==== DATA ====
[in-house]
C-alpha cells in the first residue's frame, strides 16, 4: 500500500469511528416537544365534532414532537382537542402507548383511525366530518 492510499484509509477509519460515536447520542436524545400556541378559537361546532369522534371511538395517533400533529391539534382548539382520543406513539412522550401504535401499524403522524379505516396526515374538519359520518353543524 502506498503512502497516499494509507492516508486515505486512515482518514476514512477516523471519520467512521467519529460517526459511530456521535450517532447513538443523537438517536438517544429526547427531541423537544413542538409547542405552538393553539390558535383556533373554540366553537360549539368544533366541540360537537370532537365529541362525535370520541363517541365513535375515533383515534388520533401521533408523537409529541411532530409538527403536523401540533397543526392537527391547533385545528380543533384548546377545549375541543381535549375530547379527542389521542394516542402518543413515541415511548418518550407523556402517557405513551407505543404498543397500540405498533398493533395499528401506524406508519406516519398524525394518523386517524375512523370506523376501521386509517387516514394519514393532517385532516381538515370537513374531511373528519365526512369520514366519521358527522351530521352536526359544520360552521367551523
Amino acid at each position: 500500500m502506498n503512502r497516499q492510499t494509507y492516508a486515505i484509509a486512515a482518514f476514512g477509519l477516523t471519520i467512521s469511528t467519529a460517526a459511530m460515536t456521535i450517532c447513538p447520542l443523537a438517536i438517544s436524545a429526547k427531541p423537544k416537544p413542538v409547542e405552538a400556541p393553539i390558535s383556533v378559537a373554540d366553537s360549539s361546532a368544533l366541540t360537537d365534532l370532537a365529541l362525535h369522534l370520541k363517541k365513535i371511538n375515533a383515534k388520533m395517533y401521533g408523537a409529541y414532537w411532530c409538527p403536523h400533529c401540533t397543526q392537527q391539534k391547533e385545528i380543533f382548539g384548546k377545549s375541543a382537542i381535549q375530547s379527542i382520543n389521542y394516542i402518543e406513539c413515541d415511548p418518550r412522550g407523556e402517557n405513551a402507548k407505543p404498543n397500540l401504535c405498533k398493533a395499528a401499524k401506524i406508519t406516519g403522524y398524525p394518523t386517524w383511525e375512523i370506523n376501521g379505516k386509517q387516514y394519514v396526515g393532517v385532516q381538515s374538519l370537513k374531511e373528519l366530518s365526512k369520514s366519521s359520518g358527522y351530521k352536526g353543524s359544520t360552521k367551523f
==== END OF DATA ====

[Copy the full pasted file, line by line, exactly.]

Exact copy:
[in-house]
C-alpha cells in the first residue's frame, strides 16, 4: 500500500469511528416537544365534532414532537382537542402507548383511525366530518 492510499484509509477509519460515536447520542436524545400556541378559537361546532369522534371511538395517533400533529391539534382548539382520543406513539412522550401504535401499524403522524379505516396526515374538519359520518353543524 502506498503512502497516499494509507492516508486515505486512515482518514476514512477516523471519520467512521467519529460517526459511530456521535450517532447513538443523537438517536438517544429526547427531541423537544413542538409547542405552538393553539390558535383556533373554540366553537360549539368544533366541540360537537370532537365529541362525535370520541363517541365513535375515533383515534388520533401521533408523537409529541411532530409538527403536523401540533397543526392537527391547533385545528380543533384548546377545549375541543381535549375530547379527542389521542394516542402518543413515541415511548418518550407523556402517557405513551407505543404498543397500540405498533398493533395499528401506524406508519406516519398524525394518523386517524375512523370506523376501521386509517387516514394519514393532517385532516381538515370537513374531511373528519365526512369520514366519521358527522351530521352536526359544520360552521367551523
Amino acid at each position: 500500500m502506498n503512502r497516499q492510499t494509507y492516508a486515505i484509509a486512515a482518514f476514512g477509519l477516523t471519520i467512521s469511528t467519529a460517526a459511530m460515536t456521535i450517532c447513538p447520542l443523537a438517536i438517544s436524545a429526547k427531541p423537544k416537544p413542538v409547542e405552538a400556541p393553539i390558535s383556533v378559537a373554540d366553537s360549539s361546532a368544533l366541540t360537537d365534532l370532537a365529541l362525535h369522534l370520541k363517541k365513535i371511538n375515533a383515534k388520533m395517533y401521533g408523537a409529541y414532537w411532530c409538527p403536523h400533529c401540533t397543526q392537527q391539534k391547533e385545528i380543533f382548539g384548546k377545549s375541543a382537542i381535549q375530547s379527542i382520543n389521542y394516542i402518543e406513539c413515541d415511548p418518550r412522550g407523556e402517557n405513551a402507548k407505543p404498543n397500540l401504535c405498533k398493533a395499528a401499524k401506524i406508519t406516519g403522524y398524525p394518523t386517524w383511525e375512523i370506523n376501521g379505516k386509517q387516514y394519514v396526515g393532517v385532516q381538515s374538519l370537513k374531511e373528519l366530518s365526512k369520514s366519521s359520518g358527522y351530521k352536526g353543524s359544520t360552521k367551523f